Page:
Chargebacks were originally introduced to protect customers from fraud and the unauthorized use of their credit cards.
This promotes the free flow of commerce allowing consumers to feel confident using their credit cards knowing that if there is a transaction on their statement that they did not approve, that they can contact their bank and dispute the transaction to get their money back.
However, while chargebacks are a great consumer protection tool, they can be costly to merchants, especially if used irresponsibly for dishonest reasons. Merchants can face stiff penalties and fees in addition to their lost revenue, and can also be penalized for excessive chargebacks by being flagged by the card brands or losing their merchant account altogether. Merchants only have a short window to defend themselves against a chargeback, and validating such a dispute with the appropriate evidence can be difficult. Defending against chargeback fraud requires a thorough knowledge of just how easy it can be for cardholders to file chargebacks, and how they might exploit this measure.
Why is chargeback fraud on the rise?
While it's perfectly reasonable to assume that a significant amount of chargebacks get filed for honest reasons, the fact is that chargeback fraud is on the rise and consumers are increasingly misusing these bank-facilitated refunds. Chargeback regulations have not kept pace with adapting to a dynamic and changing marketplace where faceless, online shopping has become more popular.
A disturbing trend that has been recognized is consumers filing their first chargeback for a legitimate reason, then, after realizing how easy it was to get their money back, filing more chargebacks after that for dishonest reasons. This makes a lot of customers who file chargebacks repeat offenders of chargeback fraud, and merchants don't have a lot of power to fight this practice. The problem is that legitimate chargebacks can be difficult to discern from dishonest chargebacks, so it's important to understand all the reasons they might be filed against you, and how you can protect yourself. We've outlined six reasons why a customer might file a chargeback, and how you can prevent them.
Here are six reasons why customers might issue a chargeback:
1. They want to get a refund
Unfortunately, some customers might choose to file a chargeback simply because they want to be refunded for a purchase, whether there is merit for a refund or not. They often incorrectly assume that a chargeback is just an easier and more convenient path to a traditional refund. The customer might feel that going directly to their financial institution will be a faster and easier way to be refunded, instead of working directly with the business.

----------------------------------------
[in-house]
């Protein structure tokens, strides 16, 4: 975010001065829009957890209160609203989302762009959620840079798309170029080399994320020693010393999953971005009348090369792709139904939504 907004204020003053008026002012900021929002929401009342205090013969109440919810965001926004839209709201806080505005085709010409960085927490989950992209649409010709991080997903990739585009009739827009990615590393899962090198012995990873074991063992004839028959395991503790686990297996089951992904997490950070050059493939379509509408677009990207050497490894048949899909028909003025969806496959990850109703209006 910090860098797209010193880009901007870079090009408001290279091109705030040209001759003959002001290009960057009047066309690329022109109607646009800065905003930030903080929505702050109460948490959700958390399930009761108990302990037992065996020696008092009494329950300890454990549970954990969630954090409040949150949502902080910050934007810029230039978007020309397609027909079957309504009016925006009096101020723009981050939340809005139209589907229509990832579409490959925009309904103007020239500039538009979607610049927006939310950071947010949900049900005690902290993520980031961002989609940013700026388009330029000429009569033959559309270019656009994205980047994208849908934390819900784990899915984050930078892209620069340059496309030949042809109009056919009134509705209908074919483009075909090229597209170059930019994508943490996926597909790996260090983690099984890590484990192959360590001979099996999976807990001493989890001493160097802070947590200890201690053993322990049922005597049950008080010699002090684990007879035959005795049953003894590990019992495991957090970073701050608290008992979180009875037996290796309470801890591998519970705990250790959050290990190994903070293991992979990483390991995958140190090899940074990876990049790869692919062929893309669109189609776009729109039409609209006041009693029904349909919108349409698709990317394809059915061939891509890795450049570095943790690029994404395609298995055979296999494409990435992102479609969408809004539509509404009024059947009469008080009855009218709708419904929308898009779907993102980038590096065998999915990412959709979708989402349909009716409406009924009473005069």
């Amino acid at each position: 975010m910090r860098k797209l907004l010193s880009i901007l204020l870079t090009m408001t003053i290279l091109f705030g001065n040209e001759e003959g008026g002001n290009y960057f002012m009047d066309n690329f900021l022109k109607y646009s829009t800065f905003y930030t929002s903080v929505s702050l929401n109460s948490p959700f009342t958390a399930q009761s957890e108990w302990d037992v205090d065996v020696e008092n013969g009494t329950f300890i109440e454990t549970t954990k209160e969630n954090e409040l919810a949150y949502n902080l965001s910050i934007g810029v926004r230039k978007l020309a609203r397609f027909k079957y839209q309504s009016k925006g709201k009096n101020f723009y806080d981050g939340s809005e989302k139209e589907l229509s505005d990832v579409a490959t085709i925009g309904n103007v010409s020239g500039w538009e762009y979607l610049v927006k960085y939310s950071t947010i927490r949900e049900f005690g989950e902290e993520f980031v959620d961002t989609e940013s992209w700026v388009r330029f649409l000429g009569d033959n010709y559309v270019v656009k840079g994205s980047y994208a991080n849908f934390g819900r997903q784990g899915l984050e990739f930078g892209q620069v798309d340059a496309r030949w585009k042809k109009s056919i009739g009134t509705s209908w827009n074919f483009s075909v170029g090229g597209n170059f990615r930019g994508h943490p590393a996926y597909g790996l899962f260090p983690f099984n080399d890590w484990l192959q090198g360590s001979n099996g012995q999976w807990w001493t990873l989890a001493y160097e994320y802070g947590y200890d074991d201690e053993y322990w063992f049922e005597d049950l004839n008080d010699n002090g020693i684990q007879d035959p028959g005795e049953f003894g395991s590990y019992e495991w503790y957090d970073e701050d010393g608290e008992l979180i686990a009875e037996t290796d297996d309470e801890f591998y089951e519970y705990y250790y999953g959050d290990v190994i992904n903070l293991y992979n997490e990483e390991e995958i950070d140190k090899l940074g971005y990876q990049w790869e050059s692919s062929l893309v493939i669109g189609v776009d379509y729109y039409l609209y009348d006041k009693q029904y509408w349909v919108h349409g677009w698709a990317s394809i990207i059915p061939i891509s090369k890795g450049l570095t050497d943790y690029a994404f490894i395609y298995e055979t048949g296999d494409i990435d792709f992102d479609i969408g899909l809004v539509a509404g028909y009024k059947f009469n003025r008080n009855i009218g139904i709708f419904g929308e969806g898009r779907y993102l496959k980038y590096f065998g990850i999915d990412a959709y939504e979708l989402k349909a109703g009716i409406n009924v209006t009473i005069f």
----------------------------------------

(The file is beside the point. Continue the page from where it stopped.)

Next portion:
Whenever possible, it's often better to deal with customer disputes with the customers directly, and you should encourage them to engage with you in the event an issue arises. You can help make it easier for your customers by ensuring your refund policy is clearly written and easy to find on your website, so customers know the process to go through if they would like to pursue a refund. By giving your customers the refund information before they need it, they will be more likely to request the refund through your business, instead of resorting to requesting one through their financial institution.
2. Because they're not happy with a product
If a customer isn't happy with a product once it's received, or if it's not what they were expecting, then they might file a chargeback with their financial institution. Unfortunately, its possible for consumers to simply claim they did not receive what was promised or that it was faulty upon receiving it.
Ensuring your product images, descriptions and details are as accurate as possible is a good way to set accurate expectations with customers before they make a purchase. This also makes it more difficult for someone to falsely claim they received a product that was not in line with what was depicted on the website. Again, it can also be beneficial to have your refund policy and process clearly listed, so customers know what channels are available to them to return a product, besides filing a chargeback.